Salted Peanuts

Apr 15, 2014 2021

Salted-Peanutsby Levi James.

Jesus suggested to his followers, a way of being in the world which he knew would bring much good to society. “You are salt,” he said. “You will season, preserve and add flavour to human existence.” His words have turned out to be remarkably true. Wherever men and women have had Christ to inspire and guide them, the building blocks of civilized life have been strengthened.  On the contrary, where Christ has been banished from the common life, evil has been encouraged.  The Nazi experiment and the Soviet Union under Marxist ideology come to mind. The dark side of human nature was comforted, the demons came out to caper, and unspeakable horrors ensued.

It is the nature of the case that salt constitutes only a tiny fraction of the total mass. Even so, its effect is far beyond its size or weight. It works best, not by clumping closely to other salt crystals, but by spreading itself out far and wide. A single Christian disciple befriends a person whom most others avoid. In so doing he adds a redemptive element to the situation. Another believer quietly affirms her faith in a setting where God is only ever mentioned in scorn. She introduces something refining into her coarse environment.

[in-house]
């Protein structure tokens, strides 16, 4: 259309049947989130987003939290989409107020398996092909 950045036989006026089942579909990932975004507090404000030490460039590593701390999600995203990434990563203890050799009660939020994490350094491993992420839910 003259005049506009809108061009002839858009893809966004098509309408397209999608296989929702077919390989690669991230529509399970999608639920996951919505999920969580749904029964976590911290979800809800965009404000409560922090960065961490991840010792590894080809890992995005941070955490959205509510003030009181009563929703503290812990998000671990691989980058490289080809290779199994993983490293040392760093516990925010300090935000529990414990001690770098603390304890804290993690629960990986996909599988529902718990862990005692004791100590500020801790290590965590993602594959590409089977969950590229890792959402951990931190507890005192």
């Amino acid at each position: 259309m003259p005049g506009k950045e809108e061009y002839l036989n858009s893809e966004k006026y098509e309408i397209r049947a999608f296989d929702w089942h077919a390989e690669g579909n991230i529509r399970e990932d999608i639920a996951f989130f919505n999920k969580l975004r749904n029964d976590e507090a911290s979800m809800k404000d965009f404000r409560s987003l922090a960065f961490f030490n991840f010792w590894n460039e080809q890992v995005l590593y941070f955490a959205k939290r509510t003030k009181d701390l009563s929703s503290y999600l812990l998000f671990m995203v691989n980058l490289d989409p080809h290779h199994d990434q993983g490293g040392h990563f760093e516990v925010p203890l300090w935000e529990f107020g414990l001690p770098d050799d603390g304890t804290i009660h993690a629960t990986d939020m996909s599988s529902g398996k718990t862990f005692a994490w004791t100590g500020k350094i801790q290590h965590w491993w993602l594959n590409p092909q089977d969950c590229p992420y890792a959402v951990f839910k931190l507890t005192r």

George Washington Carver was born a slave near the end of the Civil War. His mother died during the violence of that era, and he was raised by his mother’s owner. He came to know and trust in God. This helped him not believe many unfair and untrue things which were said about him.  He learned to make pie from peanuts and salad from weeds. He painted pictures using native clays. He became a concert pianist and toured the country raising money for the obscure college he worked for. His genius in horticulture brought new life to millions of spent acres.

When he died in 1943, the New York Tribune wrote: “Dr. Carver did more than find hidden merits in the peanut and the sweet potato. He helped enlarge the American spirit. Such greatness partakes of the Eternal.”

George Washington Carver lived the meaning of Jesus’ teaching about salt.  Despite immense disadvantages he seasoned the world he found himself part of. The same blessing of being useful is Christ’s gift and privilege to all who put their trust in him.

“You are the salt of the earth” (Matthew 5:13).

Levi James


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